In addition, we ascribe to the present epoch the condition that the density of matter determined by the use of the present moment Hubble parameter
and from the Friedmann-Einstein equation must be equal.
With solving this equation in terms of H, the obtained value (H) is achieved corresponding to the Hubble parameter
in the inflation time .
Therefore, measurements of the Hubble parameter
from the CMB spectrum (r [right arrow] [R.sub.U]) will give a value different from and larger than H = 1/T; we find:
H = [??]/a is the Hubble parameter
and the dot represents the derivative with respect to time.
The Hubble parameter
in Figure 2 rose sharply from 1.0 x [10.sup.-37] to 2.0 x [10.sup.-37] s before undergoing an oscillatory behavior.
The generalized mean Hubble parameter
H can be expressed as H = [??]/R = (1/3)([H.sub.x] + [H.sub.y] + [H.sub.z]), where [H.sub.x] = [[??].sub.1]/[b.sub.1], [H.sub.y] = [[??].sub.2]/[b.sub.2], and [H.sub.z] = [[??].sub.3]/[b.sub.3] are the directional Hubble parameters
in the directions of x, y, and z, respectively.
Now we try to explain how the universe exploded and expanded, we start from our assumptions we made before and find the Hubble parameter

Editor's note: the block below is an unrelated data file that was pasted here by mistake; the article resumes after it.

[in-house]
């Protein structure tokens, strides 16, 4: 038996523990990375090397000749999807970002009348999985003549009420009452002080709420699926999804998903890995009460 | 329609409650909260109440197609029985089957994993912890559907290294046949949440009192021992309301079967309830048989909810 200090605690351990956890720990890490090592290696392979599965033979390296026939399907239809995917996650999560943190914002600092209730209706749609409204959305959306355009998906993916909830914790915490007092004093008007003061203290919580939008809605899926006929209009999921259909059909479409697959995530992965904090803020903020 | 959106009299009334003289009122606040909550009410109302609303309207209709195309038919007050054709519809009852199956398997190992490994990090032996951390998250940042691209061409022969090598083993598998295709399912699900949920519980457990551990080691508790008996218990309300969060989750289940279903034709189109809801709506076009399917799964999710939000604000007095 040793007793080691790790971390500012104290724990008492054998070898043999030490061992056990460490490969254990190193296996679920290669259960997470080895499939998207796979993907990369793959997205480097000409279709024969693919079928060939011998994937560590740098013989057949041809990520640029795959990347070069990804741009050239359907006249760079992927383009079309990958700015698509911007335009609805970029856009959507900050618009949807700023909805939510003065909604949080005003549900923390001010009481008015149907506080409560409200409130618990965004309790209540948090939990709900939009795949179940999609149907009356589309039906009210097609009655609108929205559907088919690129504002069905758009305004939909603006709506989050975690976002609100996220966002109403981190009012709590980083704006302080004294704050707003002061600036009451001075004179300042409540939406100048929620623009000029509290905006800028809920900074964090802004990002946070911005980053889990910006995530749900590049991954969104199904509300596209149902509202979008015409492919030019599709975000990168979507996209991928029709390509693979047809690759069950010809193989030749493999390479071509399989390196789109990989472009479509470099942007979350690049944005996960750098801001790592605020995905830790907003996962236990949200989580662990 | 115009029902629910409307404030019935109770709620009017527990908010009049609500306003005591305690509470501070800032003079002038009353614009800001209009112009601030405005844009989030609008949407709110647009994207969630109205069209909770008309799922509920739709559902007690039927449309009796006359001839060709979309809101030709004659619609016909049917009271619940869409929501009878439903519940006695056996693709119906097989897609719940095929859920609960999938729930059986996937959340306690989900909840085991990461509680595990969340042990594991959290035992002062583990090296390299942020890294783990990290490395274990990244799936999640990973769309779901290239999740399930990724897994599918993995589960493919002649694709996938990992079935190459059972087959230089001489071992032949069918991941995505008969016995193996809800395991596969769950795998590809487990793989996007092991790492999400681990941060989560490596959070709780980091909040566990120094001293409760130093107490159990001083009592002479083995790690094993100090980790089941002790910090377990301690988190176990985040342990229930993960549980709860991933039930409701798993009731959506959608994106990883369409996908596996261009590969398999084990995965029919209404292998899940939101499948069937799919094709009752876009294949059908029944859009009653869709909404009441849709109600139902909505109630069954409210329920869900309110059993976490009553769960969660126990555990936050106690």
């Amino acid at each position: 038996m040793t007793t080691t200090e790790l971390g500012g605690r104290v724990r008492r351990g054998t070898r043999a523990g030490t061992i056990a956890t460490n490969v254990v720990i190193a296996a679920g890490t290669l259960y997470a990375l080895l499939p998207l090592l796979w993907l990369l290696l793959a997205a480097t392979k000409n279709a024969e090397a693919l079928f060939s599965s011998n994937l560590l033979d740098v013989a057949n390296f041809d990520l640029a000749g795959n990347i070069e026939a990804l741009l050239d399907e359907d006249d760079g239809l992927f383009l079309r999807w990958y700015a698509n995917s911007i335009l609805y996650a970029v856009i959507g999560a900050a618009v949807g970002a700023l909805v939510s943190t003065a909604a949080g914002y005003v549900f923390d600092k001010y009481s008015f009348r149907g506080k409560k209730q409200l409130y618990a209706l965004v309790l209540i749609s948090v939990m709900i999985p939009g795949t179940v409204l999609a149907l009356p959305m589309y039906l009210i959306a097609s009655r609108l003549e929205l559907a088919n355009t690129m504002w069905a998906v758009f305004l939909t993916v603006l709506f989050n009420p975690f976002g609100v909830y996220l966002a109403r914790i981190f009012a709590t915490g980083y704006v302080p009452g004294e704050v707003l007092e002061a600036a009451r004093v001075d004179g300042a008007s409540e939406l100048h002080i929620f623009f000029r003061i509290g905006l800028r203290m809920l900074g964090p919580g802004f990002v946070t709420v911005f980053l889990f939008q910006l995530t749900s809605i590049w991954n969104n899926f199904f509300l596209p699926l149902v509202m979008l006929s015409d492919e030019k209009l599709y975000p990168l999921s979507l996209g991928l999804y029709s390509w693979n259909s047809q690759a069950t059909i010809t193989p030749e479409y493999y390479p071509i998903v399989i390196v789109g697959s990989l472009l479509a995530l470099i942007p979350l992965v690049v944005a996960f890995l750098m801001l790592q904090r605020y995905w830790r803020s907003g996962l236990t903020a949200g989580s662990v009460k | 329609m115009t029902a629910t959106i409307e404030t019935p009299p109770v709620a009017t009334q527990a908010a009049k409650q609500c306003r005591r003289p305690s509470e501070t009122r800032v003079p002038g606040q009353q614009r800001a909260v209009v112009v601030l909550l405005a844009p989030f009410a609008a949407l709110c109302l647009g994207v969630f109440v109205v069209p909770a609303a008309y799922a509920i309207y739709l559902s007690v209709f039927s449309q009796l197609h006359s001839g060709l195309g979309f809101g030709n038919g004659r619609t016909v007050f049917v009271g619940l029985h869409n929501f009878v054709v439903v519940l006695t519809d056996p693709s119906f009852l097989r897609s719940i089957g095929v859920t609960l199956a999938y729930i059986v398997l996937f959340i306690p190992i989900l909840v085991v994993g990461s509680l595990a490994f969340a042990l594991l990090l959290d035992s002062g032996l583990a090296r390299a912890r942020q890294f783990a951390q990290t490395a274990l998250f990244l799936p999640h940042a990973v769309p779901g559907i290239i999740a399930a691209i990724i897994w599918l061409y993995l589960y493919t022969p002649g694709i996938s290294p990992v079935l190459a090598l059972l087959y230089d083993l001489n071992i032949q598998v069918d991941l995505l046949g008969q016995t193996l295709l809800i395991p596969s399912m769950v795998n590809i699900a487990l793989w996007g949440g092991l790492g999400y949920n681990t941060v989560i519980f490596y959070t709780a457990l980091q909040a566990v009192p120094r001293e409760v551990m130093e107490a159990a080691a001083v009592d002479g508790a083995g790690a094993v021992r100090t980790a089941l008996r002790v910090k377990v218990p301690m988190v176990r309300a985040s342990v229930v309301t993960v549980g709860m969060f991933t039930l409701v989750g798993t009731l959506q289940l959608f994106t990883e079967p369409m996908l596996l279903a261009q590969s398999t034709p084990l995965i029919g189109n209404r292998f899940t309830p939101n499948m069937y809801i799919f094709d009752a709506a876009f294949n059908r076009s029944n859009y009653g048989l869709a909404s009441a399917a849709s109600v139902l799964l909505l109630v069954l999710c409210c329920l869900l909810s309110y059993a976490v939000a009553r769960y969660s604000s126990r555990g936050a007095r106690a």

and try to find the dark energy and matter.
The Hubble parameter
is the ratio of a galaxy's recession velocity to its distance and describes the rate at which the universe is expanding.
where H [equivalent to] [??]/a is the Hubble parameter
. For the Hubble volume,
where [beta] = 0.5804 and H0 is the so called Hubble constant, the value of the Hubble parameter
H(t) at t = [T.sub.0], the current age of the Universe.
* The Hubble parameter
, the rate of the universe's expansion today, is 70.1 [+ or -] 1.3 km per second per megaparsec.
where H = [??]/a is the Hubble parameter
, [r.sub.c] = [m.sup.2.sub.pl]/(2[m.sup.3.sub.5])  is the crossover length scale reflecting the competition between 4D and 5D effects of gravity, and [epsilon] = [+ or -]1 corresponds to the two branches of solutions of the DGP model.
where H(t) is time dependent Hubble parameter
, and that pressure [p.sub.m] = 0 (matter is treated as dust), one has
Then, by using independently measured numbers like the Hubble parameter
, they can infer (1) how far away the galaxy was when it emitted the light we see now, (2) how far it now lies from Earth, and (3) how far the light traveled in the interim.
Recently, a large class of flat nonsingular FRW type cosmologies, where the vacuum energy density evolves like a truncated power-series in the Hubble parameter
H, has been discussed in the literature [19-22] (its dominant term behaves like [[rho].sub.[LAMBDA]](H) [varies] [H.sup.n+2], n > 0).